A Halloween horror story: Death and Professor Appleton

Ah! A good old-fashioned Halloween celebration: dancing, bobbing for apples, telling stories, going home drunk, waking up in the morning with a succubus in your bed . . . "Snap-Apple Night" (1833) by Daniel Maclise (1811-1870)

Ah! A good old-fashioned Halloween celebration: dancing, bobbing for apples, telling stories, going home drunk, waking up in the morning with a succubus in your bed . . .
“Snap-Apple Night” (1833) by Daniel Maclise (1811-1870)

‘Tis the day of innocent trick-or-treaters, candy corn, bobbing for apples, ghosts, witches, and malevolent creatures that will treat your children as hors d’oeuvres before they come to eviscerate you. Yep, it’s Halloween, and time for a short story of the supernatural. This year’s tale, submitted for your approval, is Death and Professor Appleton, and because it starts off in a cemetery, you know it’s going to be a grave tale.

This is the third Halloween horror story to appear on the blog. Its predecessors, On Huckman Causeway (2012) and Dead Cellphone (2013), are still up and available for your reading pleasure, if reading this sort of story is a pleasure to you.

Some Halloween traditions have died out, and it's probably just as well

Some Halloween traditions have died out, and it’s probably just as well

Those of you looking for this week’s chapter of Prophecies and Penalties, my serial about a murder investigation on a rather unusual Vermont religious commune: don’t worry. You’re in the right place, but I posted the chapter a day early. You can go to the chapter directly or via the blog post introducing it.

And, finally, one of my other Halloween traditions is to sit down with a story of supernatural that qualifies as a “moldy oldy:” a long-forgotten story that deserves a second look. This year’s is going to be a collection of short stories, Tales of the Uneasy (1911) by Violet Hunt (1862-1942). I’ll have a post up about it in a few days. If you’re looking for something to read now, then I can refer you to my very recent reviews of two recent collections of short stories by late 19th century/early 20th century authors Vernon Lee and Gertrude Atherton, or past moldy oldy reviews of novels by William Hope Hodgson and F. Marion Crawford.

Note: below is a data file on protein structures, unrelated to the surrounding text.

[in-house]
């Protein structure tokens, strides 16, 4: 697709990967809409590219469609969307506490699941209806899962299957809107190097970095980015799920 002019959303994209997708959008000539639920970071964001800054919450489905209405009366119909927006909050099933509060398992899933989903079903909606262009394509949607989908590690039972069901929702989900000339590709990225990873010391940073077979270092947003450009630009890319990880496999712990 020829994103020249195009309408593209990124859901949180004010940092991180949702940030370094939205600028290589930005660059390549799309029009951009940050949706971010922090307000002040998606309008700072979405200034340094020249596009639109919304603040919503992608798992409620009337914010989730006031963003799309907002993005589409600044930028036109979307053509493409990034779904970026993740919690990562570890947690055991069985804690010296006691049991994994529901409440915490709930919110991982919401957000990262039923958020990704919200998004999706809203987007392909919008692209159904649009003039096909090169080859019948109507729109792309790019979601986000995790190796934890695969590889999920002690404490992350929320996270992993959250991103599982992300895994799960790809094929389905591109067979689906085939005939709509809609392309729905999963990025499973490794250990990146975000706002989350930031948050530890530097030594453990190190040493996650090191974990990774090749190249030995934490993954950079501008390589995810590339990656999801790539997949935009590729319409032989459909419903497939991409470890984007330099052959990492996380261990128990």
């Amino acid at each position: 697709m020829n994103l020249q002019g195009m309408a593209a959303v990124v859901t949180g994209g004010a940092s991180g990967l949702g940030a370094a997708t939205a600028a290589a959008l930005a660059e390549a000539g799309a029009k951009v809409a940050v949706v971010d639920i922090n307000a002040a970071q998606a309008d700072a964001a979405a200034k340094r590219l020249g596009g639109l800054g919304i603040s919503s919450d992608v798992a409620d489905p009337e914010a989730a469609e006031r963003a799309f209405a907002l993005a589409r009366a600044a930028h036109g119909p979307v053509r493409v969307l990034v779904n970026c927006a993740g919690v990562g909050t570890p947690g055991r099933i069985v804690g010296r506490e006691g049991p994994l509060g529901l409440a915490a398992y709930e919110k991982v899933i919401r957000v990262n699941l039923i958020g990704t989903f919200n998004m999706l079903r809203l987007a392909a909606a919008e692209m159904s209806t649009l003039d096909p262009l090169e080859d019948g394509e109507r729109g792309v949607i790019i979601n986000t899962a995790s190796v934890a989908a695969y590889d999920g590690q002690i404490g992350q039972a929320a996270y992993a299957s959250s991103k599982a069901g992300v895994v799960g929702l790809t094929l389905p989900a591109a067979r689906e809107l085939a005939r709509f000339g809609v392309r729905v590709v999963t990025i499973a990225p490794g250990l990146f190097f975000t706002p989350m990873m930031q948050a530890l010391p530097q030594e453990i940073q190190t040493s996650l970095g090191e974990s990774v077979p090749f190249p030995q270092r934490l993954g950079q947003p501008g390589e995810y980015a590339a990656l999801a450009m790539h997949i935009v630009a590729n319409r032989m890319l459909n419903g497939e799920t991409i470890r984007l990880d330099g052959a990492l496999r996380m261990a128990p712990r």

About Brian Bixby

I enjoy history because it helps me understand people. I'm writing fiction for much the same reason.
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5 Responses to A Halloween horror story: Death and Professor Appleton

  1. danagpeleg1 says:

    Thanks, Brian! When I saw the chapter yesterday I thought you may have something up your sleeve for your loyal readers… Boaz, 10 years old, and I decided to celebrate Halloween, alas here in the Holy land, there’s no Trick-or-Treatin’ and I was looking for a good Halloween story. I may use this one!

    • Brian Bixby says:

      If Boaz hasn’t had sex explained to him, my story may not be the best choice, as there is some sexuality in it, nothing all that explicit, but hard to avoid. You can find free e-book versions of M. R. James’s “Ghost-Tales of an Antiquary” which features such stories as “The Mezzotint” and “Oh, Whistle and I’ll Come to You” and also James’s “More Ghost-Tales of an Antiquary,” which includes “Casting the Runes.” Or, you can find F. Marion Crawford’s “Wandering Ghosts,” which includes 3 great stories: “The Screaming Skull,” “For the Blood is the Life,” and “The Upper Berth.”

      • danagpeleg1 says:

        I’ll look into these stories, for sure. I read the story (not to him), and as much as I had enjoyed it, it wasn’t appropriate for him. Not the explicitly of sex, but the major role it has, the complexity of relationships, and all the cultural references. For adults, it is a great story, and I’m so grateful for you and EJ for taking me to Mt. Auburn last year. It made the story so vivid!

  2. Joshua M Swenson says:


  3. crimsonprose says:

    I see your sense of humour continues to desiccate. Much drier, you’ll be able to market yourself as a coconut.

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